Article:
The inventor of the Internet Sir Tim John Berners-Lee has gone on record as saying that he believes the Internet is now a fundamental human right. “Access to the Web is now a human right,” said Berners-Lee, “It’s possible to live without the Web. It’s not possible to live without water. But if you’ve got water, then the difference between somebody who is connected to the Web and is part of the information society, and someone who (is not) is growing bigger and bigger.”
Personally I find Sir Tim’s comments a little bit ridiculous. In my view Internet access should possibly be a legal right but not a human right. People can and did survive perfectly fine without the Internet for most of humanities 2 million years on Planet Earth. However we never faired quite so well without food, water and shelter, which last time I checked are all existing human rights. Many developing countries are still largely without consistent widespread Internet Access. Making it a basic human right would mean we would have to allow prison inmates access also, the absurdity of this concept beggars belief more so because it came from the man who invented the Web itself. I’m reminded of the rather humorous but slightly disturbing one-liner that the antogonist of the film “Blitz” made after being arrested for murdering several police officers – “I want a lawyer, I want a sandwich, and I want to update my Facebook status.”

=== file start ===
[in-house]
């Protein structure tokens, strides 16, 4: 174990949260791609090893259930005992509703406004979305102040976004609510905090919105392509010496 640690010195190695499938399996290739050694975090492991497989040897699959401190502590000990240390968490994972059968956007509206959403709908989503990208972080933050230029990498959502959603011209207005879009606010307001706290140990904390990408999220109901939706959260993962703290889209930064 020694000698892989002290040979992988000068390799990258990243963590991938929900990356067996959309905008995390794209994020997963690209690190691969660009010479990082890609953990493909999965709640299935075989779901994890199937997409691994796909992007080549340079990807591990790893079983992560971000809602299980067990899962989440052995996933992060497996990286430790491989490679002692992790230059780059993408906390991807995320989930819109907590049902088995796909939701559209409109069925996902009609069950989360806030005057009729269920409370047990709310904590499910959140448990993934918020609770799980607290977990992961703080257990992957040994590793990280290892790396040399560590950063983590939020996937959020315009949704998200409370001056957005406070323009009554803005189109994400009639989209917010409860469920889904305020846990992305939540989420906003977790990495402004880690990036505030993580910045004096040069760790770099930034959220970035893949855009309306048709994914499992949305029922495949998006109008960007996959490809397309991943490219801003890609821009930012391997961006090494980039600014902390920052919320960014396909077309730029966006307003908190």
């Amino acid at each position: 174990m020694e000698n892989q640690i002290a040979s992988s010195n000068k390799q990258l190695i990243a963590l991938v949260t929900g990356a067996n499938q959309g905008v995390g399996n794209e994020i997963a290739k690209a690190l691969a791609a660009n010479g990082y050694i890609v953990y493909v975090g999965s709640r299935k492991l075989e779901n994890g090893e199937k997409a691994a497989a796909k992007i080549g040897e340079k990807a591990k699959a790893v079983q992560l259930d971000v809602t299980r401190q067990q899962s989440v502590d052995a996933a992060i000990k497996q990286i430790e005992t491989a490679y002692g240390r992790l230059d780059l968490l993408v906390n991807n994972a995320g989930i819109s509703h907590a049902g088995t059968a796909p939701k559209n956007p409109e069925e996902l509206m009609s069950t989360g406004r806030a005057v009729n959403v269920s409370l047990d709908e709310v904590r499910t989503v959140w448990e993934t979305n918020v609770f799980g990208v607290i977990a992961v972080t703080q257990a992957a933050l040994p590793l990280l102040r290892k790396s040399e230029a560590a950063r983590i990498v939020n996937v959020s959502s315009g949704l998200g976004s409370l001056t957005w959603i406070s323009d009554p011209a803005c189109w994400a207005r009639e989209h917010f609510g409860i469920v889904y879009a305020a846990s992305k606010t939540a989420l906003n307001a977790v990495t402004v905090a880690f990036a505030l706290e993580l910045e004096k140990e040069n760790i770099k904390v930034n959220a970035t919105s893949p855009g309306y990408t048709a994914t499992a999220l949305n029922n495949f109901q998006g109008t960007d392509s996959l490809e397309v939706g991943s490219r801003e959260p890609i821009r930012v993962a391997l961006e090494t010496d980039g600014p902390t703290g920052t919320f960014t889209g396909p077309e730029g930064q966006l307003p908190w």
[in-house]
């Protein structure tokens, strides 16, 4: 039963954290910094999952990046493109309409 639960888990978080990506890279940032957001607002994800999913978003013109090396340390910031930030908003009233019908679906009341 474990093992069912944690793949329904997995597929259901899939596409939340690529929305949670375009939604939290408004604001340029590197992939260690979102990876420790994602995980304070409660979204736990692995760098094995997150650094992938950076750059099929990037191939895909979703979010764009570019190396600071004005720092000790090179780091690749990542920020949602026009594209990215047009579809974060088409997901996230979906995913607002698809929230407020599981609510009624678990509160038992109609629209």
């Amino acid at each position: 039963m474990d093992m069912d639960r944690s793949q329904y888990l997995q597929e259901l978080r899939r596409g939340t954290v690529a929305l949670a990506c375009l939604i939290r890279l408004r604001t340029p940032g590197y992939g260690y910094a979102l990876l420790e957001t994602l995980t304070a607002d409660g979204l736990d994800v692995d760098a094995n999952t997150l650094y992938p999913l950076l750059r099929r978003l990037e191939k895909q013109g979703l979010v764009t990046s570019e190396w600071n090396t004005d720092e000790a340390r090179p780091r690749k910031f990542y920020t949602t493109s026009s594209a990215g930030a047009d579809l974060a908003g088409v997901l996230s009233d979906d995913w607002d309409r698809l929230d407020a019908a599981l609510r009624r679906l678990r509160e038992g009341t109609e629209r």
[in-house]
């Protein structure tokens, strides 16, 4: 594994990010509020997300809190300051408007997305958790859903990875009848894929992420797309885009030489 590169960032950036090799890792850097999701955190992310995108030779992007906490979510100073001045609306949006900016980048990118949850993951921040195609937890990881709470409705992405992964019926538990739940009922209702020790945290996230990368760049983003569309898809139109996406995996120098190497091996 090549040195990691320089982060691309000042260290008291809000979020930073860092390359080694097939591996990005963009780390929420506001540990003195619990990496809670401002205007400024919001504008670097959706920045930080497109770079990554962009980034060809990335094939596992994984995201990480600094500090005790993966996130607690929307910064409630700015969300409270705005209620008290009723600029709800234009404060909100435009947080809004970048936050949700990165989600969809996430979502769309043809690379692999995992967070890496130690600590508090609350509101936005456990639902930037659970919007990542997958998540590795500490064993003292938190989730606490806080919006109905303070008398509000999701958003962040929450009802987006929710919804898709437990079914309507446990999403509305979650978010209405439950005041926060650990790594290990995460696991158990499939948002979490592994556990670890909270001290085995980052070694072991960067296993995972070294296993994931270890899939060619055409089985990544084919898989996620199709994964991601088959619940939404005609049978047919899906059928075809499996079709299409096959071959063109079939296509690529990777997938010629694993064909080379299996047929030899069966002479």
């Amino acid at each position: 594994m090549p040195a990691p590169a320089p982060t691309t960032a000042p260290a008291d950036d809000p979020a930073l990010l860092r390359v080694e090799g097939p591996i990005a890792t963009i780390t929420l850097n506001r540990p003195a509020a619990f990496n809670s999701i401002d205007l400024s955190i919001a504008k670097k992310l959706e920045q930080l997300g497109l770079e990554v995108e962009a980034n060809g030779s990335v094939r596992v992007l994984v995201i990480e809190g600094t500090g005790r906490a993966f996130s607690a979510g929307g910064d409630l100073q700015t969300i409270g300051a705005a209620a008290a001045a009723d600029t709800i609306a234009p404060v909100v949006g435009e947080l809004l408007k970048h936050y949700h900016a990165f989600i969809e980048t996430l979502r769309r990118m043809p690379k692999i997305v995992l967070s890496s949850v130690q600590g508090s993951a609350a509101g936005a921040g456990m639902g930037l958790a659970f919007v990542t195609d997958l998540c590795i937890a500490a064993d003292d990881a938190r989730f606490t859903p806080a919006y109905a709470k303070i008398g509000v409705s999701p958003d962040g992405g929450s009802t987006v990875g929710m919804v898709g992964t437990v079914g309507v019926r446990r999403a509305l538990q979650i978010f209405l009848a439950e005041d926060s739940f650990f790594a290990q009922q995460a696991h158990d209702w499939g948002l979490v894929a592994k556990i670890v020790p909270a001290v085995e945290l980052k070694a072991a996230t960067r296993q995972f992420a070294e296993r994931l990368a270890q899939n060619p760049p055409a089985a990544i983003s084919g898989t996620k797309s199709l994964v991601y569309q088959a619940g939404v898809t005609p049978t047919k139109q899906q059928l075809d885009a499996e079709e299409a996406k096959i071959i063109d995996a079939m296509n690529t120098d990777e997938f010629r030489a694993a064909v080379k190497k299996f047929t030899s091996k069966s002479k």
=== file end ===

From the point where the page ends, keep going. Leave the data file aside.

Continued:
Making the Internet a human right could open up a minefield of moral and ethical questions surrounding users who have already been denied Web access due to criminal activity. My question to you all today is do you agree with Berners-Lee? Should the Internet really be a fundamental human right?